Typhoon Haiyan, one of the strongest tropical cyclones on record struck the Philippines this week, leaving behind a trail of mass destruction. With more than 10,000 people dead, call for help has been raised by several NGOs and organizations worldwide. Donation requests have been posted on different social networks as well as some popular websites. Meanwhile, spammers have started taking advantage of the situation by sending email containing fake donation requests.
Figure. Philippines Typhoon Haiyan scam email
In the the example shown in this blog, the spammer has sent an email that seems perfectly fine at first glance, but when you take a closer look, you can see the email is sent from a different email ID with the subject line “HELP PHILIPPINES”.
The spammer disguises himself as a professional anchor and reporter for a reputable news channel. The organization seems to be helping impacted victims from the affected parts of the Philippines. The spammer also speaks about transferring funds through a reputable bank. He provides another email ID, which is created using a free email service provider, for further correspondence. The overall feel and content of the email is presented in a very genuine and polite manner so that recipients won’t notice that it’s actual a scam.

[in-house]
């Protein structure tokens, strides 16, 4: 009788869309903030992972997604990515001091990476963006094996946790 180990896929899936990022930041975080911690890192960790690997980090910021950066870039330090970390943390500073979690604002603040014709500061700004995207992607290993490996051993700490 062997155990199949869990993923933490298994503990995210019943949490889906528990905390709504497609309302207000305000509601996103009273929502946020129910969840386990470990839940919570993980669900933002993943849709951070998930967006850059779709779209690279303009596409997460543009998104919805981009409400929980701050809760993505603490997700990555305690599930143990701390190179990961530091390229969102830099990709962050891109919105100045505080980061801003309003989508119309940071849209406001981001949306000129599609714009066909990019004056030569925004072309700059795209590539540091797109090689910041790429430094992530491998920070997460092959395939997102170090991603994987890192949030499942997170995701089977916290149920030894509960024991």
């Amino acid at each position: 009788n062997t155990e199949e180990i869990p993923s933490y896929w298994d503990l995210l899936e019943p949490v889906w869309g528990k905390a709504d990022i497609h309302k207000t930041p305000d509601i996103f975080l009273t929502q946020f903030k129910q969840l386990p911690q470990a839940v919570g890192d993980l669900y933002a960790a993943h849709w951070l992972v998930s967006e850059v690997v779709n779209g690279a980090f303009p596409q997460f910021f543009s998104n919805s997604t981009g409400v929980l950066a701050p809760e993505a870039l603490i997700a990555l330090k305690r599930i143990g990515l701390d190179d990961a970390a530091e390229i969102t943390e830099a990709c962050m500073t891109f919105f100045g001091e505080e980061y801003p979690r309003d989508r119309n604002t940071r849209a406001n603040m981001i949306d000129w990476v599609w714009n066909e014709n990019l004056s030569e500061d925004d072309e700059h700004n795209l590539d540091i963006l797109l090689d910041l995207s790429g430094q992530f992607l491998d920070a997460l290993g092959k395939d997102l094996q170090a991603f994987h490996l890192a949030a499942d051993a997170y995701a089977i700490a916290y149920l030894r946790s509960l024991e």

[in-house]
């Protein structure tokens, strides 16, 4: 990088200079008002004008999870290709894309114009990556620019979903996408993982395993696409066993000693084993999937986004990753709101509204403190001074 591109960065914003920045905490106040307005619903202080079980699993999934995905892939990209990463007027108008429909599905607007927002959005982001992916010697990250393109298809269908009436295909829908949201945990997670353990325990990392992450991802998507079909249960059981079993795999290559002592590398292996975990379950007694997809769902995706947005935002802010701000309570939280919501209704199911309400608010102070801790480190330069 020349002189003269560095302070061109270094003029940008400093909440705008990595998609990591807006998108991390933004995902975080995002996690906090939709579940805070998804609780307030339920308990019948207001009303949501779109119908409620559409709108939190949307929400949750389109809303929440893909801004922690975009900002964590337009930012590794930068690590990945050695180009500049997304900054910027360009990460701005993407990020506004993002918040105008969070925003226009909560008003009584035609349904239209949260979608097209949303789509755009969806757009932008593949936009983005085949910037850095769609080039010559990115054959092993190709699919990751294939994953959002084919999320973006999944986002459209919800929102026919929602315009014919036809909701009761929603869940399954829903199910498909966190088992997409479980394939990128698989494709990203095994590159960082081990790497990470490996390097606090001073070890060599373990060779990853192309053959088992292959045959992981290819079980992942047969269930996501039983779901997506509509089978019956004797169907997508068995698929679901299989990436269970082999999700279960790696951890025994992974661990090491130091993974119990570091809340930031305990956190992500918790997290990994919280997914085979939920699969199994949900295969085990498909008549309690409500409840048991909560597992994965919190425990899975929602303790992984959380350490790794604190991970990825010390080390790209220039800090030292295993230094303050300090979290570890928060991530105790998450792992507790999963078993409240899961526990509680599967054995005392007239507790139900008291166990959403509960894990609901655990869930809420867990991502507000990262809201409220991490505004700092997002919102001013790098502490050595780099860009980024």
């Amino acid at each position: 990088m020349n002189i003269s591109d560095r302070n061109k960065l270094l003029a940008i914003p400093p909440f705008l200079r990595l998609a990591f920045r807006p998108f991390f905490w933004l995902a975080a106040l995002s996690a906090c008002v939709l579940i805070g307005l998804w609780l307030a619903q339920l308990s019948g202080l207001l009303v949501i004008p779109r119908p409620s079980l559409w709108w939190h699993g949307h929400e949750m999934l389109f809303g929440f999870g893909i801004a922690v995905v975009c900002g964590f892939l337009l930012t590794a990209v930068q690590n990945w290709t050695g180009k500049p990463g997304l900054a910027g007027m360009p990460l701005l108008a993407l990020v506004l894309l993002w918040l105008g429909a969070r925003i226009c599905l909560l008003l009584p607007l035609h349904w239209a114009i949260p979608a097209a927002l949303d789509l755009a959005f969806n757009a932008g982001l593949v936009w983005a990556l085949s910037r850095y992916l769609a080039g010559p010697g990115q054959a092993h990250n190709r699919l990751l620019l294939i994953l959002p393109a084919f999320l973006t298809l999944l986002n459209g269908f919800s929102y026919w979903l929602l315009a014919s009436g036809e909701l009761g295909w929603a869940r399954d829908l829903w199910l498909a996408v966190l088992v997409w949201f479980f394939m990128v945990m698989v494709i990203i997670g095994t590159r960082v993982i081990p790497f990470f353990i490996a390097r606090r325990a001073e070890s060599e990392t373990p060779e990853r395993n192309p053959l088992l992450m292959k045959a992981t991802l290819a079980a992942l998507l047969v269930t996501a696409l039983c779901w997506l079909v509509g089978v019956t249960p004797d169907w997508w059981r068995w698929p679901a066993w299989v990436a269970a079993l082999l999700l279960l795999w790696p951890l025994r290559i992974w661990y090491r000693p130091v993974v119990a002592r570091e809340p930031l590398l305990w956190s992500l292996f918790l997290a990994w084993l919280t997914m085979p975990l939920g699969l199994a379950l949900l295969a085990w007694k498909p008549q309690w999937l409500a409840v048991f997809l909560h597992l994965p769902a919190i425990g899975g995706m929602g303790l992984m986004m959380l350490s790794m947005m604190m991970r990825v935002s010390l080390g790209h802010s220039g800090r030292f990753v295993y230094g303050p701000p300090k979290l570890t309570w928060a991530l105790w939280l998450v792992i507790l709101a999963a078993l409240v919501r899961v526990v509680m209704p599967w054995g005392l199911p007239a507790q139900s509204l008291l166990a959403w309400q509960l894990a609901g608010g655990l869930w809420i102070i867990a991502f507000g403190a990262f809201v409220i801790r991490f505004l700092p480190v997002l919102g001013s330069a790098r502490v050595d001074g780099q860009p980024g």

Symantec recommends the following precautions in order to avoid such scams:
- Be extra vigilant while opening unsolicited emails
- Verify the authenticity of the organization to whom you are transferring donations
- Do not respond to emails that ask for personal and confidential information
Symantec also recommends updating anti-spam signatures regularly. Symantec is on the lookout for new tricks, including phishing attacks, malware, and social networking attacks, related to Typhoon Haiyan. We will continue to investigate such attacks to ensure that the best possible protection is in place and keep you regularly posted.
Our deepest sympathies go out to the families who lost loved ones in this disaster. Please reach out to the storm victims through legitimate and secure channels.
Contributor: Vijay Thawre
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